Just like public schools, transportation and other public services, energy delivery is regulated by both federal and state governments. Energy is delivered to you through a system that starts with the generation of energy and ends with how you use your energy in your home. Regulatory agencies responsible for overseeing this system ensure utility companies provide their customers with reliable, safe and reasonably priced service.
Function of regulatory agencies
Federal and state regulation agencies work together to make energy delivery safe and reliable. The Federal Energy Regulation Commission regulates how rates are set for wholesale electricity and transmission. They also focus on initiatives like strengthening reliability and considering climate change impacts.
The state regulatory agencies for Iowa and Wisconsin are the Iowa Utilities Board (IUB) and the Public Service Commission of Wisconsin (PSCW), respectively. Both agencies set and monitor standards for utility services while primarily focusing on:
- Ensuring fair, reasonably priced, reliable, environmentally responsible and safe utility services are available to all customers.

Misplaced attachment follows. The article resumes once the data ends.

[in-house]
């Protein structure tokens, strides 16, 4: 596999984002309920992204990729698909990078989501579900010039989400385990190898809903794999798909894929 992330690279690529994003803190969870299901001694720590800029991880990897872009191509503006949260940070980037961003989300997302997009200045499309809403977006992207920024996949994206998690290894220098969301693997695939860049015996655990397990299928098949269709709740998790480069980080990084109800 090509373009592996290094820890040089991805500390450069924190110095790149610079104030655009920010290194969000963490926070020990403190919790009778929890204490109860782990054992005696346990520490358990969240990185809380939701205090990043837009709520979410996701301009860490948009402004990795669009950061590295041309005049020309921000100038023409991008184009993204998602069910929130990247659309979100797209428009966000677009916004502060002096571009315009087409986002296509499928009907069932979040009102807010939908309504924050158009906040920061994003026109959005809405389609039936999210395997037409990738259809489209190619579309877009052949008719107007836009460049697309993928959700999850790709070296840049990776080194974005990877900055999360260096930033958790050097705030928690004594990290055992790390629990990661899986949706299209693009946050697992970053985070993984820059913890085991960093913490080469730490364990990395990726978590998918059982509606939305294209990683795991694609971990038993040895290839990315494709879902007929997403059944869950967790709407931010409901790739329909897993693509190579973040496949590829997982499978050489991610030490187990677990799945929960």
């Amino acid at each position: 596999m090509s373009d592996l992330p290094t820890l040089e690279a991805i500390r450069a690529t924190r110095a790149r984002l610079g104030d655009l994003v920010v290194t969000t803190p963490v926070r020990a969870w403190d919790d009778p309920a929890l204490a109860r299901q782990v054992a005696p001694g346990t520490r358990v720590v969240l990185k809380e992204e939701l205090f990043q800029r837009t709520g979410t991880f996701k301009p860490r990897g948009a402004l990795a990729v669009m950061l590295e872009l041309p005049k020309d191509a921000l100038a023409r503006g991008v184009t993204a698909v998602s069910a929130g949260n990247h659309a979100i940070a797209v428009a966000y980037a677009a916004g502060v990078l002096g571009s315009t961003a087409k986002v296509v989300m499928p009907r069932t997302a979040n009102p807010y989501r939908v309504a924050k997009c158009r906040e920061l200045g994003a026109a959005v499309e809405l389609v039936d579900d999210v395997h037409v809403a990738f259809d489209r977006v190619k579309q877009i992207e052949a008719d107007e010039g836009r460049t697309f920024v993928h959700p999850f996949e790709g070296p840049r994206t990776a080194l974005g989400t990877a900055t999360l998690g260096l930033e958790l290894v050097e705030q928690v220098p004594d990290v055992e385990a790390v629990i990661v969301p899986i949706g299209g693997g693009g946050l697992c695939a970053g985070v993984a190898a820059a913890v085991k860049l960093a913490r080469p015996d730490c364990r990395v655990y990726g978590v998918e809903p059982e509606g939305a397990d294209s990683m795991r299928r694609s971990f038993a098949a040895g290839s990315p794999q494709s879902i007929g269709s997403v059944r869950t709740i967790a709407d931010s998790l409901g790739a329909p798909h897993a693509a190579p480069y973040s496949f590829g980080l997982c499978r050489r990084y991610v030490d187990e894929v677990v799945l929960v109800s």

- Reviewing and authorizing, where appropriate, large construction projects and generation siting.
- Reviewing and approving rate changes.
When deciding energy rates, commissioners and board members seek to balance the interest of utility customers, the utility, and the public interest so that further innovation and technological improvements can be made while maintaining reasonable energy rates for customers.
Utility companies like Alliant Energy work with regulatory agencies to obtain approval for new generation projects, rate changes and company reorganizations. Our partnership with our regulators continues to shape future laws and rules that promote fairness, safety, reliability and customer service.
Board member and commissioner appointments
Both the IUB and PSCW have three board members who serve a 6-year term. The board members and commissioners are appointed by each state’s governor and subject to confirmation by each state’s senate. Terms end every two years during odd-numbered years.
A fun fact about the IUB: there must be a party split on the board. This means the three members of the board cannot all belong to the same political party. For example, if there are two Republicans serving as board members, the third board member must either be a Democrat or have no party affiliation. The IUB also may not have all members of the same gender.
Learn more about the Iowa Utilities Board and the Public Service Commission of Wisconsin.